How to improve your horse’s suppleness ?
You can start off by walking him. Ten to twenty minutes – depending on the horse – to warm him up. Then, start by cantering while stretching his head down. Stay out of the saddle at first to make it easier for him and let his muscles warm up effortlessly. It will allow him to stretch his entire top line.
Then, you can go into trot. Try to get a very rhythmic trot, very relaxed, maybe with a few leg-yields to help him lengthen his neckline. Once you’ve stretched his back, you can start focusing on flexions.
In the walk, start by working on flexions. Then, make sure that the horse bends around your legs. You can do some lateral work. You really have to bend your horse around your inside leg. You’re aiming for the horse to bend through his entire body, not just the neck, in order to get a poll-to-tail bend. And this bend must be around your inside leg and not your inside hand. It has to be a lateral curvature of the body; and you must feel the horse getting more supple as the session goes on.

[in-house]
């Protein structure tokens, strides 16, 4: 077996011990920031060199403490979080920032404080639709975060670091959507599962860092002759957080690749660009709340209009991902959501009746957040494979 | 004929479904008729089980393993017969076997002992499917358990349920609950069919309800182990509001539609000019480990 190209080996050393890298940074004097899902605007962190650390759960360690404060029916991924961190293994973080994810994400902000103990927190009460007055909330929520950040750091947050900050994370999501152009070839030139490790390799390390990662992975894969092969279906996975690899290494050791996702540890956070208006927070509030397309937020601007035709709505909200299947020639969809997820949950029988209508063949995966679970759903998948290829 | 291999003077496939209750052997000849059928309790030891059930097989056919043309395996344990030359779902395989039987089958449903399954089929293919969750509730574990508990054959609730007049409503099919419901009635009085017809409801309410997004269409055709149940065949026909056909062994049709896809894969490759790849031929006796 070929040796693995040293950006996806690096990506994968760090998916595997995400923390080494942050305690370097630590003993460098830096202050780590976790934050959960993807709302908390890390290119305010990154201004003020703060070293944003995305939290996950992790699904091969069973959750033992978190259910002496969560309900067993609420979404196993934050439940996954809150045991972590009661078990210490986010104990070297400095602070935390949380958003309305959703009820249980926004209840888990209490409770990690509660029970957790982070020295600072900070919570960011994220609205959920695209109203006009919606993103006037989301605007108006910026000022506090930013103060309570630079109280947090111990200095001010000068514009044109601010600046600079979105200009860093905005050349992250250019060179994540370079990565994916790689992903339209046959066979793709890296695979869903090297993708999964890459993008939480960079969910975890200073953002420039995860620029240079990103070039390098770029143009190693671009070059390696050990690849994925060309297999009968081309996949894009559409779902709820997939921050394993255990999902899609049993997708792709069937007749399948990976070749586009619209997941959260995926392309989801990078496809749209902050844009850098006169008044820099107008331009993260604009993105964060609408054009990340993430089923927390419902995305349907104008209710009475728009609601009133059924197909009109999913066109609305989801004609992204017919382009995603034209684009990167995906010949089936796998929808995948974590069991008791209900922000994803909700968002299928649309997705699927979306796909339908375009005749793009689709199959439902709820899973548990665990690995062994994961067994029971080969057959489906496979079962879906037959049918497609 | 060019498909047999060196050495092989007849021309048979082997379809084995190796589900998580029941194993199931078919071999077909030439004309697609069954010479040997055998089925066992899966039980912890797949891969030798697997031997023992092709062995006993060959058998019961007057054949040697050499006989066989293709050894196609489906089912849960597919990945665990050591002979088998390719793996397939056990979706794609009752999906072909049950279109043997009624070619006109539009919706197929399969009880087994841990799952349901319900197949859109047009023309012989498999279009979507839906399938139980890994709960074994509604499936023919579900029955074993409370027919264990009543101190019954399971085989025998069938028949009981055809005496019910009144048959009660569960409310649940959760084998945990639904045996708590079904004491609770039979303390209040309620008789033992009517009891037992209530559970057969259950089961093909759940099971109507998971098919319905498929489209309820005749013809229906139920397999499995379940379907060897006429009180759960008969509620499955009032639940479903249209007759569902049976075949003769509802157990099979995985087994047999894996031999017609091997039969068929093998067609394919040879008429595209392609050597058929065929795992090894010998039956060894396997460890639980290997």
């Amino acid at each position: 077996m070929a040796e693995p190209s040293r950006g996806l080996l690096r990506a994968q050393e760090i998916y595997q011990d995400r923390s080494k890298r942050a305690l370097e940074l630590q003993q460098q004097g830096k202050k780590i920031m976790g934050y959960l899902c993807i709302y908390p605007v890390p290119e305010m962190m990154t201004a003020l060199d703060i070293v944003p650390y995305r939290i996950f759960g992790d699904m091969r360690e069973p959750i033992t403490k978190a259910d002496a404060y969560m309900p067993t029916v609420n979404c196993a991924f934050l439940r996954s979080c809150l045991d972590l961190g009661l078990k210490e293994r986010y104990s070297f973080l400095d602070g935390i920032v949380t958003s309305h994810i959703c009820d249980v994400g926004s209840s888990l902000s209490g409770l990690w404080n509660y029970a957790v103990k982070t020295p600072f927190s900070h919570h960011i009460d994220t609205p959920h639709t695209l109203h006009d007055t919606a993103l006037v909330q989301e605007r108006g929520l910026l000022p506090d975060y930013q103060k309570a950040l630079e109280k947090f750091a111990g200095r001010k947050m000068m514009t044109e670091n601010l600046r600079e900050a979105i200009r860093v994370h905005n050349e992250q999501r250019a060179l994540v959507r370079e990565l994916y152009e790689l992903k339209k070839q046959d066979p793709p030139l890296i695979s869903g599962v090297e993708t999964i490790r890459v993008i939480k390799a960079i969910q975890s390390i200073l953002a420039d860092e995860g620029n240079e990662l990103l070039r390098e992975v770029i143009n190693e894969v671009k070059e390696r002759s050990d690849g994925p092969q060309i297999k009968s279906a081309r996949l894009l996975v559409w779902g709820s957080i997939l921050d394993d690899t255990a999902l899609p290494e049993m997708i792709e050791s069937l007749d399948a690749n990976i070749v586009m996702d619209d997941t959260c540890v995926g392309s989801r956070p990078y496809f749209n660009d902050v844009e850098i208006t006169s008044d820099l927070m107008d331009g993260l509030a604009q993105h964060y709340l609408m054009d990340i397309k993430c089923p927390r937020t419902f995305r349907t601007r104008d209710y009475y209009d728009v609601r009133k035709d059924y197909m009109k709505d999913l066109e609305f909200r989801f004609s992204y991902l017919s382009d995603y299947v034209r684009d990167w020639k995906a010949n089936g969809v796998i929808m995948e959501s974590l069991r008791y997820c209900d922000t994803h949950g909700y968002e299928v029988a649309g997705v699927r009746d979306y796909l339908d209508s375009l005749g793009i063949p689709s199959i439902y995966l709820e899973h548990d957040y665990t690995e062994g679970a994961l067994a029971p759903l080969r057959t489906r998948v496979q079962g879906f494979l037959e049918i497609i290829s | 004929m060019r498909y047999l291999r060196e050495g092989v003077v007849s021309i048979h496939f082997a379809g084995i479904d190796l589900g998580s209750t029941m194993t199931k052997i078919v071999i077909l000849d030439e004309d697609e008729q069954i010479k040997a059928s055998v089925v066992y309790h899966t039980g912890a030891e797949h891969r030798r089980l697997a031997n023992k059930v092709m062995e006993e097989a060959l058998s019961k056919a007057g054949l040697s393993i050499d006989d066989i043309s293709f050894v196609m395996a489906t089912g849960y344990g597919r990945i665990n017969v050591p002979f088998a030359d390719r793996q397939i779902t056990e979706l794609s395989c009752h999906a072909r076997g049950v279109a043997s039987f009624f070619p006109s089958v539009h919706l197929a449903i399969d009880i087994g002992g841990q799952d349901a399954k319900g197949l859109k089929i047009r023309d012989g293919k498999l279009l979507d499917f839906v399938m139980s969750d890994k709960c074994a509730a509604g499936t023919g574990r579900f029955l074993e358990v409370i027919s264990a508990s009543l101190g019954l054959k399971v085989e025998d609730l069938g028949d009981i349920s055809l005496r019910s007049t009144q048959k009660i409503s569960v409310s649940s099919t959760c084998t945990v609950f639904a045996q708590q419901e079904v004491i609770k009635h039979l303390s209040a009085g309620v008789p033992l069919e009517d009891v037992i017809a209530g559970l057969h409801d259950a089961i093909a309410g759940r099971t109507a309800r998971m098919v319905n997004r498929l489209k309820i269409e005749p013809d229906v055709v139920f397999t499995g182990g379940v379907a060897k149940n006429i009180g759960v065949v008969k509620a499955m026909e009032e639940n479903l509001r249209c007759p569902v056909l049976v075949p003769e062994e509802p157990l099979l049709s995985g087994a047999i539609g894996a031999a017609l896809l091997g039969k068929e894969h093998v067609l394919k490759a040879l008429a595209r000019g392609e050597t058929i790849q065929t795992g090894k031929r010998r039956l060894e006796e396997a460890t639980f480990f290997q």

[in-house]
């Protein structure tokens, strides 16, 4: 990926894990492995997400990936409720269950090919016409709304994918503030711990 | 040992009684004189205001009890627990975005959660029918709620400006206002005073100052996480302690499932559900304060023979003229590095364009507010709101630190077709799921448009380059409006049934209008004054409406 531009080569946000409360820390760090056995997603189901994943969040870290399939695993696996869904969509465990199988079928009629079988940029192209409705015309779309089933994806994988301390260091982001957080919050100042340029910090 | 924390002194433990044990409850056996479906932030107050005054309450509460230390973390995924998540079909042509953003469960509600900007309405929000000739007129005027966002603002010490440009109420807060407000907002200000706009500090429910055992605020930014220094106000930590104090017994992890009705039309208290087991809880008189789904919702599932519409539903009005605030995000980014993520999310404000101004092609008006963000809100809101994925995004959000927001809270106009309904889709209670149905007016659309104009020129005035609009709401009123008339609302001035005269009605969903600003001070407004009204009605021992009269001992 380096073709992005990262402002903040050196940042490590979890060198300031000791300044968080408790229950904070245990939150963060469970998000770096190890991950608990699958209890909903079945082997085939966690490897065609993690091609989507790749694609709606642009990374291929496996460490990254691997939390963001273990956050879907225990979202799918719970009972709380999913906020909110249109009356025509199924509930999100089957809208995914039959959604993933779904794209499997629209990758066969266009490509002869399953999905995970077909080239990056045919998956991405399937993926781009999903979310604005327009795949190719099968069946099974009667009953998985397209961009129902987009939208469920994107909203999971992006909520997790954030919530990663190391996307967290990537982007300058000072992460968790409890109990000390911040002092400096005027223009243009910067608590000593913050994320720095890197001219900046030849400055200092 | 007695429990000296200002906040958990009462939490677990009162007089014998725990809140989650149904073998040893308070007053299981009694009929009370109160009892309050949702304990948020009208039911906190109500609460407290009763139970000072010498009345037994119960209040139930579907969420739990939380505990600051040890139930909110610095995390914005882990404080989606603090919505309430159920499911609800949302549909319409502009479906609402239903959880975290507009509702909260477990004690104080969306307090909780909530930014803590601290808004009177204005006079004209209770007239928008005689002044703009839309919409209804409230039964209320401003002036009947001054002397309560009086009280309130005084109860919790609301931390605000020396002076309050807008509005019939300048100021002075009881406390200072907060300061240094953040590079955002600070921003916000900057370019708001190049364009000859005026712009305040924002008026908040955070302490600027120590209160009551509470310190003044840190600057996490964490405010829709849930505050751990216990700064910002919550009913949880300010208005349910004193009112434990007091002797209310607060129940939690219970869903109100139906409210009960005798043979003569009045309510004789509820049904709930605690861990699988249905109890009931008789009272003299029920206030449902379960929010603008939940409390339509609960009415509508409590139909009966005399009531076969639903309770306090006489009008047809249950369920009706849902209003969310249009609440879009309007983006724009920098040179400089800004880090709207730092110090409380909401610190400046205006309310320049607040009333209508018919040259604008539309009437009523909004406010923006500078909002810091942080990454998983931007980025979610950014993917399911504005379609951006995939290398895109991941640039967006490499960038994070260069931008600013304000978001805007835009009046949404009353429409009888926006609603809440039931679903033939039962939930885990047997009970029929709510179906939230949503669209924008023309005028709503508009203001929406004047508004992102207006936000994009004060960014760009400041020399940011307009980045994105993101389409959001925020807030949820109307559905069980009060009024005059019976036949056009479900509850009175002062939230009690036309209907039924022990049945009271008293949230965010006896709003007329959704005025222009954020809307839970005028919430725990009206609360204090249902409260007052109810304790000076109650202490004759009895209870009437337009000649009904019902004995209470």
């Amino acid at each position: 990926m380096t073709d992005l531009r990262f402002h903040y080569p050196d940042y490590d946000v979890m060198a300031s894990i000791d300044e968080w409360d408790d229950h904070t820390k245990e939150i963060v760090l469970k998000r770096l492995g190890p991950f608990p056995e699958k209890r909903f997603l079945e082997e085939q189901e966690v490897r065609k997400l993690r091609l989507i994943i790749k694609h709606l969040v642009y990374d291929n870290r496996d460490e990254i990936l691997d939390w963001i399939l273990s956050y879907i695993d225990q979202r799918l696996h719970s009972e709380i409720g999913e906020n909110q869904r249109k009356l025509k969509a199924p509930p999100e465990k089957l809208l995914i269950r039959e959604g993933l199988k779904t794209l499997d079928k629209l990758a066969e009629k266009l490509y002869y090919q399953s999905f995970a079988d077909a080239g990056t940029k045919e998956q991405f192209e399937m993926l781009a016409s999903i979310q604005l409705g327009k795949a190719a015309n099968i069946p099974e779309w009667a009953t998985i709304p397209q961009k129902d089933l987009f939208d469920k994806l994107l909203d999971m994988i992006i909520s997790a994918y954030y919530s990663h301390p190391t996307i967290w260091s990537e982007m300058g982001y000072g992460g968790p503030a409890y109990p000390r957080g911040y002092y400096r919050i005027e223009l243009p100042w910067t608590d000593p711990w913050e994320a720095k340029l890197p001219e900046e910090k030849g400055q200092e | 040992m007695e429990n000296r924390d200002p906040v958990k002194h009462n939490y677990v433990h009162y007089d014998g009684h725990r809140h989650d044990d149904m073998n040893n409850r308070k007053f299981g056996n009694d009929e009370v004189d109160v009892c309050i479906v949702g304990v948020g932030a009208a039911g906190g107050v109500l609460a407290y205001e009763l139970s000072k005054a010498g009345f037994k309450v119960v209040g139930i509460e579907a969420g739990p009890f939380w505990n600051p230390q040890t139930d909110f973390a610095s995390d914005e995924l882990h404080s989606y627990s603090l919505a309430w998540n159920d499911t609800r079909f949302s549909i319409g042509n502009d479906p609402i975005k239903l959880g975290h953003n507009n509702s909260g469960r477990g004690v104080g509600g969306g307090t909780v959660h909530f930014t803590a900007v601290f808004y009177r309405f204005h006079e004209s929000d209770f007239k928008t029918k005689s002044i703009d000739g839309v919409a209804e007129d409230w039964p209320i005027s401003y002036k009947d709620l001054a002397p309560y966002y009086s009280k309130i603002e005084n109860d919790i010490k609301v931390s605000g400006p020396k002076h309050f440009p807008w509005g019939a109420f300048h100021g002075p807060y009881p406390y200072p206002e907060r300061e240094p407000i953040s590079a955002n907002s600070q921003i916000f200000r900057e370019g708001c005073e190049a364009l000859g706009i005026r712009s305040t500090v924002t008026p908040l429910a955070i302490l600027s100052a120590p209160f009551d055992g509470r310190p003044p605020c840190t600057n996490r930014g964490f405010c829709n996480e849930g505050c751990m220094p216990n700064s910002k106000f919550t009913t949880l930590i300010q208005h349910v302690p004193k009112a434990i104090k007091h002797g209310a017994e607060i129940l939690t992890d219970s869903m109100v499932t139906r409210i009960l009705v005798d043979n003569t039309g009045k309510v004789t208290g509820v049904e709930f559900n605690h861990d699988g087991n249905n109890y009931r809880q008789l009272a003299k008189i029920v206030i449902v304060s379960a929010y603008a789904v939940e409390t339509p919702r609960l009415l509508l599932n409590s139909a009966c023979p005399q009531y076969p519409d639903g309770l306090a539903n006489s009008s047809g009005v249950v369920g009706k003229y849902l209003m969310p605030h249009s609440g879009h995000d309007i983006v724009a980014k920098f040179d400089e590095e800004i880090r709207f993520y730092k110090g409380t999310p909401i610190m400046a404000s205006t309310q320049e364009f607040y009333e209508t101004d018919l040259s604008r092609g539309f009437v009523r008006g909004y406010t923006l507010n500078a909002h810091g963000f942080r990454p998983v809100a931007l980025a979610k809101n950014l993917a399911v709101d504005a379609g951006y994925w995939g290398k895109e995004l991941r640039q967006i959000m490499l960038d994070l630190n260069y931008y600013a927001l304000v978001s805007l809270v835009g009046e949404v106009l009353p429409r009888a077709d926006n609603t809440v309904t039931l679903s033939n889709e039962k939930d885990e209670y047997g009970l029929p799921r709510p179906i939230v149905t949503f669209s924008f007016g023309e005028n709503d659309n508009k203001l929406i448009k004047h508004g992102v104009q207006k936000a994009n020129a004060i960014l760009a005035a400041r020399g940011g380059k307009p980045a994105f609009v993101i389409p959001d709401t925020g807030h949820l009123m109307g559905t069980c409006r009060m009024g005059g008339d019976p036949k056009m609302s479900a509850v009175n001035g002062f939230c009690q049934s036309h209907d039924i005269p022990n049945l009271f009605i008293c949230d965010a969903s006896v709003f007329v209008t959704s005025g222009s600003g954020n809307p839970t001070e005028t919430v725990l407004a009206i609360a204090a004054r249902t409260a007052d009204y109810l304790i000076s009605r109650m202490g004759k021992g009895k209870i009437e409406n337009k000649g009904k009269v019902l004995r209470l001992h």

We can then move on to stretching your horse. In canter, start by doing a big leg-yield across the whole arena, and then work on some counter canter once you reach the corner. For the counter canter, keep the flexion. So, to let him know you want to stay on the right leg, for example, keep a slight flexion to the right. The counter canter is a good exercise because it stretches the outer side. It’s a pretty useful longitudinal stretch. The right side of the horse has to cover more ground. It’s not natural, so the horse has to make a real effort. You have to work on both sides, but always start from the easiest one. You must train your horse the right way, not in a forceful manner, but by convincing him of the usefulness of what you’re making him do.
Once in a while, your horse will ask you to practically put his nose down in the sand. That may happen in the middle of an intensive session or while stretching. I suggest you let him do it, because it’s normal, your horse will sometimes need to stretch out completely. And it’s a very good way to end a session. Getting your horse to be more supple is simply like getting an athlete more supple. So, whatever your discipline, I suggest you do this type of work about twice a week.
Are you working on improving your horse’s suppleness regularly? Did you enjoy reading this email? Leave me a comment here.